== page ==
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Using RSS Feed and Aggregation

You have seen the orange icon on many websites. This icon indicates that you are at a website to which one can subscribe.  Subscribing means that updates to this website will automatically be forwarded to you in a RSS feed reader (or aggregator as it is more commonly called).

RSS is one answer to the question of how to filter and orga­nize the vast amount of information on the Web. Internet users tend to settle on preferred sources of information, whether news sites, blogs, wikis, or other online resources that regularly update content. RSS allows faculty and students to create a list of those sources in an application that automatically retrieves updates, saving consider­able time and effort. RSS feeds can be offered at varying levels of granularity, further enhancing users’ ability to specify exactly what information they want to receive. For example, a college or univer­sity might offer one RSS feed for the institution’s main news page, sharing information that concerns the institution broadly, and other feeds focused on the college of arts and sciences, the history department, or research being conducted by a professor of Euro­pean history. Users can subscribe to feeds independently, tailoring the content they receive to their unique interests and needs.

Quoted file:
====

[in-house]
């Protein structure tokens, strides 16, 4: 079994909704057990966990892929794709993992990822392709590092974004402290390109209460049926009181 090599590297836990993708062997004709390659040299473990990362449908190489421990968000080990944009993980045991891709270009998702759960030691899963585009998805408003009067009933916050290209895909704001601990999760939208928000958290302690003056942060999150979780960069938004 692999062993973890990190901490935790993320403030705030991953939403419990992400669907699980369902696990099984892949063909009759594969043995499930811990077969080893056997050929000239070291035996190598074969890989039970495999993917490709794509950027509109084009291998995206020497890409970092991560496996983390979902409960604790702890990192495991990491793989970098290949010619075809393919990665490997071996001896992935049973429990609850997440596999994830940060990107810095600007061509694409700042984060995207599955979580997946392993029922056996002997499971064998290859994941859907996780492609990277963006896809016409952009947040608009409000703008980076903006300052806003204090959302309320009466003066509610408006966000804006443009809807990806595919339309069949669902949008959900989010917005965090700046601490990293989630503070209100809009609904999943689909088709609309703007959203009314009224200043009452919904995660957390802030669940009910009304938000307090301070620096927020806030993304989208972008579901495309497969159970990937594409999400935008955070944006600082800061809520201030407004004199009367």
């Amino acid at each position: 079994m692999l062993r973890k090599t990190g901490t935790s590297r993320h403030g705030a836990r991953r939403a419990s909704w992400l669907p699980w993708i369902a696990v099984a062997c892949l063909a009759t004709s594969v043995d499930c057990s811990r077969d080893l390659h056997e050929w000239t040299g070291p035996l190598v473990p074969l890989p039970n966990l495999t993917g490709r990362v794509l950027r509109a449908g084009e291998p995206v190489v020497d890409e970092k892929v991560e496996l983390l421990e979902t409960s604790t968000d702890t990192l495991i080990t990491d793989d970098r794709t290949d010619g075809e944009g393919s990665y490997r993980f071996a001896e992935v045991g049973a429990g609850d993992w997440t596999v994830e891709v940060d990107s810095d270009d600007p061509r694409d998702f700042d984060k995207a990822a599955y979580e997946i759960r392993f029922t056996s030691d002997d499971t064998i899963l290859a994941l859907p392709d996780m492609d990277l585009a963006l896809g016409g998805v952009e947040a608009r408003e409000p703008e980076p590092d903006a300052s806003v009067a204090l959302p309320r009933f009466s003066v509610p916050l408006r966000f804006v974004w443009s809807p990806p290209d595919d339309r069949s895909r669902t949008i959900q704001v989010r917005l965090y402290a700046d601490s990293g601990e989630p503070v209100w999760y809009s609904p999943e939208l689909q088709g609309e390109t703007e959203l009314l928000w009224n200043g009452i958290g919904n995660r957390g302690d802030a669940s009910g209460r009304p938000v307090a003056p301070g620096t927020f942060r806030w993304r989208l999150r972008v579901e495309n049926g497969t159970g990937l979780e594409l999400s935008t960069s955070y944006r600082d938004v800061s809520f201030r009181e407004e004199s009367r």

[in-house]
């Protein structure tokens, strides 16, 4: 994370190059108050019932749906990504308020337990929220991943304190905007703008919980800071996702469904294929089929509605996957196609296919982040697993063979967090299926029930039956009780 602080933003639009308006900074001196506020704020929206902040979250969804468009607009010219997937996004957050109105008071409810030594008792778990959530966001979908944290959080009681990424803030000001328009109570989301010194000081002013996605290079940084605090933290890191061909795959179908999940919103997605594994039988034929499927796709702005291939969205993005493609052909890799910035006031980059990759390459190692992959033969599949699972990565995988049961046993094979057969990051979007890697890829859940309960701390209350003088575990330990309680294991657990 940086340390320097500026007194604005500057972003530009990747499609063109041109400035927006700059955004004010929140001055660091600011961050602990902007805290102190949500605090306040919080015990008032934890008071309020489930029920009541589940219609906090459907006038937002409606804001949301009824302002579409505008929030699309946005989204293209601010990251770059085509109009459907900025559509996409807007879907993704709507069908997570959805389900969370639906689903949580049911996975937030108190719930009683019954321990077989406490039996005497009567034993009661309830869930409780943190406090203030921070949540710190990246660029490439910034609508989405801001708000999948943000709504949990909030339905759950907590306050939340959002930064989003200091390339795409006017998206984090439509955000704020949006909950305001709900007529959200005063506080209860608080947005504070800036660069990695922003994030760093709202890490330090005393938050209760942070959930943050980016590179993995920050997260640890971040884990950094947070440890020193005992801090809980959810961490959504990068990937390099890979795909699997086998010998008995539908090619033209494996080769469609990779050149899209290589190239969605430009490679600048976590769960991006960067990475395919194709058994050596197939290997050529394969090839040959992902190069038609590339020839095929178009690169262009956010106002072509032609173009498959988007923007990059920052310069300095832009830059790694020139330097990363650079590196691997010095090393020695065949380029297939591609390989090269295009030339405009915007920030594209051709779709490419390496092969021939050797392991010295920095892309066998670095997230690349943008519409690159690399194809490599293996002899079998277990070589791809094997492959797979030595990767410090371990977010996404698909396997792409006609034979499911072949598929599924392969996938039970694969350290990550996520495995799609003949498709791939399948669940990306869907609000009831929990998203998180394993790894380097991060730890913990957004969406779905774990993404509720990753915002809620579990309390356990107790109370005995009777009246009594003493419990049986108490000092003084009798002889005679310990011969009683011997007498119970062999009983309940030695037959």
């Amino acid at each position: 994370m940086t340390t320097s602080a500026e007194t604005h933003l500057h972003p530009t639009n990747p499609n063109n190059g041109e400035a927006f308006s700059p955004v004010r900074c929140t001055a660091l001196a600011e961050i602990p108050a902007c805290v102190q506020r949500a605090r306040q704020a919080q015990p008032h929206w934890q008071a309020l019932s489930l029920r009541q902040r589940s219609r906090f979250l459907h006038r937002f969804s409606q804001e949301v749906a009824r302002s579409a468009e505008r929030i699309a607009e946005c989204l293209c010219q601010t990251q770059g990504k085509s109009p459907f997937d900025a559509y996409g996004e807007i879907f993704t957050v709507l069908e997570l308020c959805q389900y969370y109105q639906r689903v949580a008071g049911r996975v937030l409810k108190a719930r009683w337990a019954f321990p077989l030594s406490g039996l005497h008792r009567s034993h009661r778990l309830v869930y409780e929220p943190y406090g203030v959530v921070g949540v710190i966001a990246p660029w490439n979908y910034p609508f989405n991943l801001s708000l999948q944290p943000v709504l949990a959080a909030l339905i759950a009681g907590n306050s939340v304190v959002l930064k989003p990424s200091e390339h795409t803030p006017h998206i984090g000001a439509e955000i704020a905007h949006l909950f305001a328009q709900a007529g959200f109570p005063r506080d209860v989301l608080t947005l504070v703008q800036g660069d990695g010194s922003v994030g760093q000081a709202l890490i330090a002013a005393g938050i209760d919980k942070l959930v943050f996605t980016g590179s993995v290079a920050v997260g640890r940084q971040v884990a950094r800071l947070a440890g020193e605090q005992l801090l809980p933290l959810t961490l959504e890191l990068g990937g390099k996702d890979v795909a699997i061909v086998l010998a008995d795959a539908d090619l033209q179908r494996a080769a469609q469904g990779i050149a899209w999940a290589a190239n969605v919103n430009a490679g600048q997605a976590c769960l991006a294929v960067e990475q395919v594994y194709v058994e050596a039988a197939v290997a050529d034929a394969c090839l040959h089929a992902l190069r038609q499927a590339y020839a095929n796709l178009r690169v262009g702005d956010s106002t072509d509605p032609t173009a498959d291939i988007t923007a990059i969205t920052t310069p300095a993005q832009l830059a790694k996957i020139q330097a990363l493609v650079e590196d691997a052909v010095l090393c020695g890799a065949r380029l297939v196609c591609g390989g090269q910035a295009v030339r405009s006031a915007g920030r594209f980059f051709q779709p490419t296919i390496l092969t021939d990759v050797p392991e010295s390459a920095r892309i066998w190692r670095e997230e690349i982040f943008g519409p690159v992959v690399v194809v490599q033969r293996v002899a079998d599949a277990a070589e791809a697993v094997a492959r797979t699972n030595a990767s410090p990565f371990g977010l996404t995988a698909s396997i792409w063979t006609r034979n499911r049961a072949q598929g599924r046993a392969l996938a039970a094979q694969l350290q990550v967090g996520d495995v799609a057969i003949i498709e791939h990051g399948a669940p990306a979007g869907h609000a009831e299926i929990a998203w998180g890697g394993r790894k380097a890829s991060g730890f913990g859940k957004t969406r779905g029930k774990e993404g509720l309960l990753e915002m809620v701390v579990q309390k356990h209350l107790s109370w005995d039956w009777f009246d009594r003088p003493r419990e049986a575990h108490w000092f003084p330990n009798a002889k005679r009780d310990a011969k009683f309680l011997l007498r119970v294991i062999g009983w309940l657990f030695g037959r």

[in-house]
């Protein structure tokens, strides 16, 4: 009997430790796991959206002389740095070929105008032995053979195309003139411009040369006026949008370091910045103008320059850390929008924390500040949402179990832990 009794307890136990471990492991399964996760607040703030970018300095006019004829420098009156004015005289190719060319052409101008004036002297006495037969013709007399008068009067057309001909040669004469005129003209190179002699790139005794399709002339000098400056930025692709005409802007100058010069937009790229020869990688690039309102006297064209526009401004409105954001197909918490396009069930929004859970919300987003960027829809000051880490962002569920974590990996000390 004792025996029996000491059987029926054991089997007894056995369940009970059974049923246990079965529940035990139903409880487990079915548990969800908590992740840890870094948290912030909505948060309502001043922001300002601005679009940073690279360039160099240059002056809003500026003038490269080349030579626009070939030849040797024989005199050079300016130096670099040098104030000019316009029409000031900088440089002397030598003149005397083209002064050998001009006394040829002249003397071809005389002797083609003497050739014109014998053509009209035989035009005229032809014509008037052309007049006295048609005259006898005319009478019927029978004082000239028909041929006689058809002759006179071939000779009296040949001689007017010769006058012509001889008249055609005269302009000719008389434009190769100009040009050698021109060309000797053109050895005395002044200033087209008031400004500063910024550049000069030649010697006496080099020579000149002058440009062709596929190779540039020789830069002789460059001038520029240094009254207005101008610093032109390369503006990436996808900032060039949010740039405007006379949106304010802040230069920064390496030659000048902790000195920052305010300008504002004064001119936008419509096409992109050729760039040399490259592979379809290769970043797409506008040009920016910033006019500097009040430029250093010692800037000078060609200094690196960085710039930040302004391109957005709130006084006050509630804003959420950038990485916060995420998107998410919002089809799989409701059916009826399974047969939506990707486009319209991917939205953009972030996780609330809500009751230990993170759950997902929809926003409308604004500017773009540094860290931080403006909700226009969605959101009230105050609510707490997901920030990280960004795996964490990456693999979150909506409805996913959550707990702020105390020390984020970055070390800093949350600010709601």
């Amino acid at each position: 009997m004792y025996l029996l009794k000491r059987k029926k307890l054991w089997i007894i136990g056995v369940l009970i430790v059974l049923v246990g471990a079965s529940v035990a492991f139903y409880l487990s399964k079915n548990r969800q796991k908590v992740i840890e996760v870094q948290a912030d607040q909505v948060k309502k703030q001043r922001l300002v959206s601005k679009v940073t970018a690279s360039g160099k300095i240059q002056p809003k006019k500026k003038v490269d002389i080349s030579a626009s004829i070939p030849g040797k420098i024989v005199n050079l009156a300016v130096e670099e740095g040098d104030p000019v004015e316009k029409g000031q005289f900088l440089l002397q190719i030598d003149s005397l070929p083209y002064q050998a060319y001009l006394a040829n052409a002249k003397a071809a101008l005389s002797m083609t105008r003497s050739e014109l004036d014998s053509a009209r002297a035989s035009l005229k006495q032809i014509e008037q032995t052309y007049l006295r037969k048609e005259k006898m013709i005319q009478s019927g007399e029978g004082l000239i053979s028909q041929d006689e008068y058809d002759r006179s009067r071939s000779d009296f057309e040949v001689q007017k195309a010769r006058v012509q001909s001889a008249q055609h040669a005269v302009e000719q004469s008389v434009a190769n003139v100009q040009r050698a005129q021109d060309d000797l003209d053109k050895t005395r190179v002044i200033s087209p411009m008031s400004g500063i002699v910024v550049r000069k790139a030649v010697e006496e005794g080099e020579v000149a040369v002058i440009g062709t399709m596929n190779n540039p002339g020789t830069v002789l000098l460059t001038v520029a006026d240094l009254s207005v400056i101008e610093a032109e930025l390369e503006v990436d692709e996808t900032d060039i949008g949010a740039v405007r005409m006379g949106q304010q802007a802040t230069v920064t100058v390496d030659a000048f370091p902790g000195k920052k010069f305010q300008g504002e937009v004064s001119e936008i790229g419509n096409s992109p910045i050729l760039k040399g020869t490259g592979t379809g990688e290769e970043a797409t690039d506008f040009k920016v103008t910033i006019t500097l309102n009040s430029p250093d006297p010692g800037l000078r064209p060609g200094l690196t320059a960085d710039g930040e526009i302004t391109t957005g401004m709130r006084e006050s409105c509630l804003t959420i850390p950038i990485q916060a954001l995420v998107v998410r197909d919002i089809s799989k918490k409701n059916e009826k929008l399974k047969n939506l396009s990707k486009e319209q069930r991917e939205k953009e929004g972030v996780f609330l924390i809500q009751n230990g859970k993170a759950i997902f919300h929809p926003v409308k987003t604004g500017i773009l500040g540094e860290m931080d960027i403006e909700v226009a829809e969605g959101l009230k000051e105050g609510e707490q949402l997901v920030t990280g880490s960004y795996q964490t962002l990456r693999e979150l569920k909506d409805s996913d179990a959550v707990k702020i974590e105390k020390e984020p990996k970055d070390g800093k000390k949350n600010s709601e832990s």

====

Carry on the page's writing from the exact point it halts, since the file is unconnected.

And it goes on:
Growing numbers of online resources offer RSS functionality. Because applications such as browsers and operating systems increasingly support RSS, the technology has the potential to become the primary vehicle through which users interact with the Internet.

There are many types of information in RSS feeds:

  • Journal table of contents
  • News
  • Weather
  • Blogs, Podcasts
  • Shared bookmarks
  • Newsletters
  • Professional and Commercial websites
  • Cartoons, Photographs, and more

7 Things You Should Know About RSS

Blackboard currently does not allow for RSS feed, but it is relatively easy to set up an aggregator that does allow for customized RSS feeds for your online class.

  • Netvibes
    Netvibes gives you the ability to not only gather multiple feeds for your class, but to also place student blogs at one website.

  • Google Reader
    Google Reader makes an excellent personal tool for feed aggregation.  This link has some excellent tips on getting started with RSS feed.

  • Pageflakes
    Another good aggregator
Virginia Commonwealth University  |  Center for Teaching Excellence
Last updated: 09/22/2009
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